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Eating with a Cleft

“A cleft lip and/or palate is one of the most common craniofacial malformations, occurring worldwide” (de Vares et al., 2023). Clefting of the mouth interferes with the success of a child's eating, impacting the ability to seal the nipple during breastfeeding or not having the strength to suck enough milk for nutrition (Robin et al., 2006). A cleft is when there is a separation of the mouth that is usually joined (Morris & Klein, 2000). A separation can be anywhere in the mouth, running from the lips to the nasal cavity. The most common clefts that are seen are one-sided clefts where one side is separated, or if both sides are affected, the left side is usually more affected. Additionally, clefts are more common in males than females. Children with a cleft palate or cleft lip tend to demonstrate a slower growth rate due to the increase difficulty to efficiently eat.

Both the lips and palate are important for successful eating, as the lips create a seal for incoming liquids or foods from spilling, and the palate creates a boundary and directs the food and liquid to the throat down to the stomach. Since clefts can interfere with a child’s success in eating, surgery is an option in the first months after birth. If surgery is not done, there are several alternatives to help create a pleasant experience when it comes to eating and feeding.


  • Lengthy feeding times

  • Frequent feeds

  • Nasal regurgitation

  • Vomiting from excessive air intake

  • Colic

  • Insufficient nutritional intake

  • Weight gain

  • Coughing and choking during feedings

  • Maintaining oral hygiene

Helping Children With a Cleft:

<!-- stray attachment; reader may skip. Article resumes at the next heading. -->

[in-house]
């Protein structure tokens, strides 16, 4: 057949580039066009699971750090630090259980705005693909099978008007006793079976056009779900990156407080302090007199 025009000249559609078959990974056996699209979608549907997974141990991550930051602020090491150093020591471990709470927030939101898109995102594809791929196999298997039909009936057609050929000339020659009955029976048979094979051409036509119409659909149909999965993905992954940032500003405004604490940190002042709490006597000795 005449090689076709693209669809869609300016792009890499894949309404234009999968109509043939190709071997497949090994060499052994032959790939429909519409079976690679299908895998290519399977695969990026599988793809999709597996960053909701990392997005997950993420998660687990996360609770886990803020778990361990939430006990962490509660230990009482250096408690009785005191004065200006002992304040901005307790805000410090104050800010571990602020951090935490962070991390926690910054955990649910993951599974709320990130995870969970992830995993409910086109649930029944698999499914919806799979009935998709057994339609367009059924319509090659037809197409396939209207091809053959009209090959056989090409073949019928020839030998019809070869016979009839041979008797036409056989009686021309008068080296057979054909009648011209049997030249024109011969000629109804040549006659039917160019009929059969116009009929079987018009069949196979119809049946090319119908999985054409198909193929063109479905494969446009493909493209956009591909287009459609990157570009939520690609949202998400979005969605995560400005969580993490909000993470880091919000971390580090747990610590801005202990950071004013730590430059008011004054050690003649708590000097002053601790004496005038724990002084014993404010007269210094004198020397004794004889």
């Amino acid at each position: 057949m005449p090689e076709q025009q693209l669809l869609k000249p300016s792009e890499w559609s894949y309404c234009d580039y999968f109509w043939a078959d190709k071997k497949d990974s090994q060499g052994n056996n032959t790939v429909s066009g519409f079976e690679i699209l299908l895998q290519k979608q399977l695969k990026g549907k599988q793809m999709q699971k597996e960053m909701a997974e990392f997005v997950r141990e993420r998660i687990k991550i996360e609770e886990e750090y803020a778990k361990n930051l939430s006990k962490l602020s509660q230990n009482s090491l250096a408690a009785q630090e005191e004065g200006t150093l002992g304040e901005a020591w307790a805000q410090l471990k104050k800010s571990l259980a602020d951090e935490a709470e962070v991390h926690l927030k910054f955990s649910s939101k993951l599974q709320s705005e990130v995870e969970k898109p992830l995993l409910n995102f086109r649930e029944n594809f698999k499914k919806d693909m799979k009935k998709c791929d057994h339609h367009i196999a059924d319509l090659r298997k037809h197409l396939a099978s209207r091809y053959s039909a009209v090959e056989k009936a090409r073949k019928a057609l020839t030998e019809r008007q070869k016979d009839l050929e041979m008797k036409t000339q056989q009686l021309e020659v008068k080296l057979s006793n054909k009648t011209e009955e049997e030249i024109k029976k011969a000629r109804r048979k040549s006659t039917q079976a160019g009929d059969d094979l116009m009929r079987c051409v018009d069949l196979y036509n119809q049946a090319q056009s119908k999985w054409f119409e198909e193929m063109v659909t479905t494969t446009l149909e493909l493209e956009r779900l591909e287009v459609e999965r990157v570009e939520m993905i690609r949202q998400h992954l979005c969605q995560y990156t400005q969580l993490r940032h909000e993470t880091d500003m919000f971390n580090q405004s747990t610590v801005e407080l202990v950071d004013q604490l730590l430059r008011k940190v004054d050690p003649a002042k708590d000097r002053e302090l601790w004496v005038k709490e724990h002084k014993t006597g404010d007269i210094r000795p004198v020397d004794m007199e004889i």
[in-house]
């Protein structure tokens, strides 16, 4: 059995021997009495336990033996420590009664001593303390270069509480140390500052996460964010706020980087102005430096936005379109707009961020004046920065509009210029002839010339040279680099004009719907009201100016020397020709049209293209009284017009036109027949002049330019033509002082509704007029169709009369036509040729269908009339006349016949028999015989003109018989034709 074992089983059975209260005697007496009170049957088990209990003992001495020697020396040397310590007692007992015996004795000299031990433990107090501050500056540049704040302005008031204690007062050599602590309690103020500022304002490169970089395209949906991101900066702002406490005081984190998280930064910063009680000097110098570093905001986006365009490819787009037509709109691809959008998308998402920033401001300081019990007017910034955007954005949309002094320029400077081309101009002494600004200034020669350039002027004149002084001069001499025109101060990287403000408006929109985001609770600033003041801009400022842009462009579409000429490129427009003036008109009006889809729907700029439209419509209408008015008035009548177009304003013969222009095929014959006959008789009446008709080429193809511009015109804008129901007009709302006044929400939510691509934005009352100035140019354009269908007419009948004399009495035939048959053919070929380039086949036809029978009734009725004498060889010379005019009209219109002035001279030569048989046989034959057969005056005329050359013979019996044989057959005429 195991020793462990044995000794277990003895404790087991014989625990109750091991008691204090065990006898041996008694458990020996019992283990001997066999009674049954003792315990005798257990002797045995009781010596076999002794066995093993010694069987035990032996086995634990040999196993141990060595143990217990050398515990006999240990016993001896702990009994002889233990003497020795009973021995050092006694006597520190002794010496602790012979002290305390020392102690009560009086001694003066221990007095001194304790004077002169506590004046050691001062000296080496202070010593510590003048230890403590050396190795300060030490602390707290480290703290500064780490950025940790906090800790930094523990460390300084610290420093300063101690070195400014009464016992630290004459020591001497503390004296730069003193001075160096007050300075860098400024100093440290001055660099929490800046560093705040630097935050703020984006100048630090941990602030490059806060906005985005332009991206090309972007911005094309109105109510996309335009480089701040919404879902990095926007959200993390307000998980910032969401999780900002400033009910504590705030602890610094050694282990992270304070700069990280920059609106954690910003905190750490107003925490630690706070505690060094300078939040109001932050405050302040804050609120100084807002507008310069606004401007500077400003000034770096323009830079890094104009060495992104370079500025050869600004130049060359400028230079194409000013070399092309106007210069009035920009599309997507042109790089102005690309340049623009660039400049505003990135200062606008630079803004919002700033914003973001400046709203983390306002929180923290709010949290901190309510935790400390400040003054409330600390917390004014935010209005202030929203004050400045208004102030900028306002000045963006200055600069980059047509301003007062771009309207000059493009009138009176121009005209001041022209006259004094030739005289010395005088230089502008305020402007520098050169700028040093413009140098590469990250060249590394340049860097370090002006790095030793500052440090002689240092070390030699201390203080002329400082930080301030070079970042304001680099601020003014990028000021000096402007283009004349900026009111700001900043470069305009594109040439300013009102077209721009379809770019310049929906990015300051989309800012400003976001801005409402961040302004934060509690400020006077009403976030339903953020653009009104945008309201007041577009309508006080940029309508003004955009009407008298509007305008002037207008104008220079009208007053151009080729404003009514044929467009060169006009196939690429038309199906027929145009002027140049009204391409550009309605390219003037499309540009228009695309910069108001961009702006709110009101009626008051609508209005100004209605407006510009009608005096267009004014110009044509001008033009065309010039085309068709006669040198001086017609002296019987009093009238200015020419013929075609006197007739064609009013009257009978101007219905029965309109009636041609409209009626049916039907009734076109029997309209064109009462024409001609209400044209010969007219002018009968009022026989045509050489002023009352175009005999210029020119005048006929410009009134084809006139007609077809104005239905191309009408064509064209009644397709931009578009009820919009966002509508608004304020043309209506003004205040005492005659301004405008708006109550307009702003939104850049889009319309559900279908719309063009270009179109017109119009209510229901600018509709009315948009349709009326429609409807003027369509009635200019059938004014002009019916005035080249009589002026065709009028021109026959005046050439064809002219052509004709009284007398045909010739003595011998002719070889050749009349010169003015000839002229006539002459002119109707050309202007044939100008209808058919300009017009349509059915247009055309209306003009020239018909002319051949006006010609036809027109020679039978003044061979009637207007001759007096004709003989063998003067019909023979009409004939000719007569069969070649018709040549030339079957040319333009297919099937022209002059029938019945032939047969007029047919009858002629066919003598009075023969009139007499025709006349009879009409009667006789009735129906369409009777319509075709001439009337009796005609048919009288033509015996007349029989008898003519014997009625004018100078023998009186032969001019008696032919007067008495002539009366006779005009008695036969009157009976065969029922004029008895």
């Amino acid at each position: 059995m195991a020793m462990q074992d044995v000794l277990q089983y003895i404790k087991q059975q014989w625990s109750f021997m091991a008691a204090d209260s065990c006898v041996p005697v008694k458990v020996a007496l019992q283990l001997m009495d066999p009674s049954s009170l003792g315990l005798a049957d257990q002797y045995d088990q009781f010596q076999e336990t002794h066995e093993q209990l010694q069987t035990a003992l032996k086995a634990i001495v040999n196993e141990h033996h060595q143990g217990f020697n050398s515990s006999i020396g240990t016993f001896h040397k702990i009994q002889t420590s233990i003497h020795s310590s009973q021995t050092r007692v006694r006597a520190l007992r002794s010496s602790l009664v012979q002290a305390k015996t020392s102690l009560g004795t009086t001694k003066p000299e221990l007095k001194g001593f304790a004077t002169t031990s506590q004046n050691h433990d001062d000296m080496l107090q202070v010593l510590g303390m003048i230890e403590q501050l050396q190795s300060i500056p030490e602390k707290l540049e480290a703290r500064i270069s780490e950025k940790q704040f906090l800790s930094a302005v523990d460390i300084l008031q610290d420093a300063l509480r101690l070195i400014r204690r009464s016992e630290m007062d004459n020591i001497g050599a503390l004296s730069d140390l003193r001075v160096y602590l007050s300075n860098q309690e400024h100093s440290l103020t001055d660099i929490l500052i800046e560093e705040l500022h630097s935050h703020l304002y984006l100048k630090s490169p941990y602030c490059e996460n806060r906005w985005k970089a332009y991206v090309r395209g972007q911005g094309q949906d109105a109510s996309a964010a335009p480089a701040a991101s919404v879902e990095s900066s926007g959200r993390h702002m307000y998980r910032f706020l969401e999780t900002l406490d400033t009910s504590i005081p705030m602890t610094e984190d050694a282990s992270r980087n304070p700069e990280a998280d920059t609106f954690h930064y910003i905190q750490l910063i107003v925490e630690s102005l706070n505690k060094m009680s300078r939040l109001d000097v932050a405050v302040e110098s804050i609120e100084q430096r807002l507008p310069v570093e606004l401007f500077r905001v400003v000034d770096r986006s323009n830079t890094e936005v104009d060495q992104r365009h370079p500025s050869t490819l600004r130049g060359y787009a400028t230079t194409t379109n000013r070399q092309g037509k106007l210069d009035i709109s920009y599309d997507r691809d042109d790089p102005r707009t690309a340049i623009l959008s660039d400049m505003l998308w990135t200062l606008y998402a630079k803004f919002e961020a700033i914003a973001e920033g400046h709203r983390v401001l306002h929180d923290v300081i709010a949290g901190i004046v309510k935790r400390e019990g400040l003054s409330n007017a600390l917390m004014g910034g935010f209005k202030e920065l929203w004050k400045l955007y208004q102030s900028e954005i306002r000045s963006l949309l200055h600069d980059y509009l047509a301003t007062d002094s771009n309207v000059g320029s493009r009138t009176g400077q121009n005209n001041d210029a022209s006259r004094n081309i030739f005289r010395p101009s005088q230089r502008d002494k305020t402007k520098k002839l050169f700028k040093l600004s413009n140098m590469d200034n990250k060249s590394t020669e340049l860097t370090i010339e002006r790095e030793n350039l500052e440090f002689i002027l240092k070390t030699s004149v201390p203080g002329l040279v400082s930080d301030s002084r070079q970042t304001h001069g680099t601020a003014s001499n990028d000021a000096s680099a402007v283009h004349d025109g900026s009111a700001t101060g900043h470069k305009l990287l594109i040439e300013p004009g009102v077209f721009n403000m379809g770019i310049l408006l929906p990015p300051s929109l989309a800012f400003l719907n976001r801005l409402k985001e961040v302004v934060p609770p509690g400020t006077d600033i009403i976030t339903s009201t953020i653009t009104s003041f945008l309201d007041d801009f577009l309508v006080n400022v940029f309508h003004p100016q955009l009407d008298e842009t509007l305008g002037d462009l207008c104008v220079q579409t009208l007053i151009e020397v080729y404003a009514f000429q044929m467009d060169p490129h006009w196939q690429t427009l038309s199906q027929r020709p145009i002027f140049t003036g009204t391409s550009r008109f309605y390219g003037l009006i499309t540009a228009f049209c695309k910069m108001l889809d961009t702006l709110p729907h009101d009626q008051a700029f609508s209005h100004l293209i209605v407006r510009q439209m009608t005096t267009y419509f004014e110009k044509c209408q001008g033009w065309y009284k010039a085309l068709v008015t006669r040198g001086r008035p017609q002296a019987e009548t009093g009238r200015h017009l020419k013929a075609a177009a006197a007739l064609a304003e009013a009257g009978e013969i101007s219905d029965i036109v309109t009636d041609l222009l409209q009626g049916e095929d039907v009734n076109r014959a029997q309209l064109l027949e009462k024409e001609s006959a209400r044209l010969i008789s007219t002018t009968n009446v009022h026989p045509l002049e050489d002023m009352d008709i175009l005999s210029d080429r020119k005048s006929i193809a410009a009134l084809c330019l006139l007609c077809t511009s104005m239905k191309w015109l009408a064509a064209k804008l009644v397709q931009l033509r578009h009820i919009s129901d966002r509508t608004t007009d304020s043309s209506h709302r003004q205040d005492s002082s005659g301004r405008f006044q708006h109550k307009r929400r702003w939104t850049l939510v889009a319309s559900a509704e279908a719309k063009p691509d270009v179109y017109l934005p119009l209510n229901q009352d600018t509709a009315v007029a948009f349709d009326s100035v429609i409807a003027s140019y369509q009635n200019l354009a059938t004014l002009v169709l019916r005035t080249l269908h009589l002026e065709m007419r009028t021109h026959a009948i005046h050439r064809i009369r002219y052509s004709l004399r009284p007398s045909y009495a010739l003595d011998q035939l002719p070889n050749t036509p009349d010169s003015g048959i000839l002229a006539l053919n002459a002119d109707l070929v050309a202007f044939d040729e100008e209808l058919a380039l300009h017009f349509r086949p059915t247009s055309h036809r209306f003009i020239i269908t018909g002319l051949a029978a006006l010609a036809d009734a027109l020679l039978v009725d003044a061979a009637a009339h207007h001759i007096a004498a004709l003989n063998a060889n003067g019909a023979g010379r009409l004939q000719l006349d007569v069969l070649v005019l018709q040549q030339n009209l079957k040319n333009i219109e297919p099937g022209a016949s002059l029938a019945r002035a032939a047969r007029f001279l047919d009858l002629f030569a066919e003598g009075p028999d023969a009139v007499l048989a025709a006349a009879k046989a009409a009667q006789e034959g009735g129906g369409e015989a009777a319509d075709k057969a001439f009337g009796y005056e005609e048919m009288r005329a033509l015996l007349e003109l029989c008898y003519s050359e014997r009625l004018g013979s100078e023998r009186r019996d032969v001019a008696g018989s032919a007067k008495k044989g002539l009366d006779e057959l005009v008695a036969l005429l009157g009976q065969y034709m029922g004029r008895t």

• Use your fingers to close off where the cleft is

  • Position baby sideways like holding a football for a secured breastfeeding position

  • Slowly introduce small amounts of foods

  • Allow the baby to initiate incoming food to their mouth

  • Modify seating position

  • Implement a teeth brushing routine

  • Using the right bottle

    • Cleft Lip/Palate Nurser by Mead Johnson

      • Provide a squeeze to the bottle when your baby is sucking

      • When your baby pauses, you pause

    • SpecialNeeds Feeder

      • Keeps milk in the nipple of the bottle where suction is not required

    • Dr. Brown’s Specialty Feeding System with One-Way Valve

      • Keeps milk in the nipple of the bottle where suction is not required

      • The baby controls the flow of liquid

    • Pigeon feeder

      • Fits on any standard bottle

      • Keeps milk in the nipple of the bottle where suction is not required

      • The baby controls the flow of liquid

      • Has a soft and hard side, the soft side hitting the baby’s tongue

      • A small notch on the nipple acts as an air vent. This notch should go under the baby’s nose.

      • Tightening the nipple, slows the flow of liquid


Coffee, G. (2021, October). Cleft lip and cleft palate feeding. Cincinnati Childrens.

de Vries, I. A. C., Guillaume, C. H. A. L., Penris, W. M., Eligh, A. M., Eijkemans, R. M. J. C.,

Kon, M., Breugem, C. C., & van Dijk, M. W. G. (2023). The relation between clinically

diagnosed and parent-reported feeding difficulties in children with and without clefts.

European Journal of Pediatrics, 182(5), 2197–2204.


Helping Hand. (2019, August). Cleft palate: Feeding your baby. Nationwide Children’s



Morris, S. M., & Klein M. D. (2000, January 1). Pre-feeding skills: A comprehensive

resource for mealtime development. Pro-ed International Publisher.

Patient and family education: Cleft feeding instructions. Seattle Children’s Hospital. (n.d.).


Penny, C., McGuire, C., & Bezuhly, M. (2022). A systematic review of feeding interventions for

infants with cleft palate. The Cleft Palate-Craniofacial Journal: Official Publication of the

American Cleft Palate-Craniofacial Association, 59(12), 1527–1536.


Robin, N. H., Baty, H., Franklin, J., Guyton, F. C., Mann, J., Woolley, A. L., Waite, P. D., &

Grant, J. (2006). The multidisciplinary evaluation and management of cleft lip and

palate. Southern Medical Journal, 99(10), 1111–1120.


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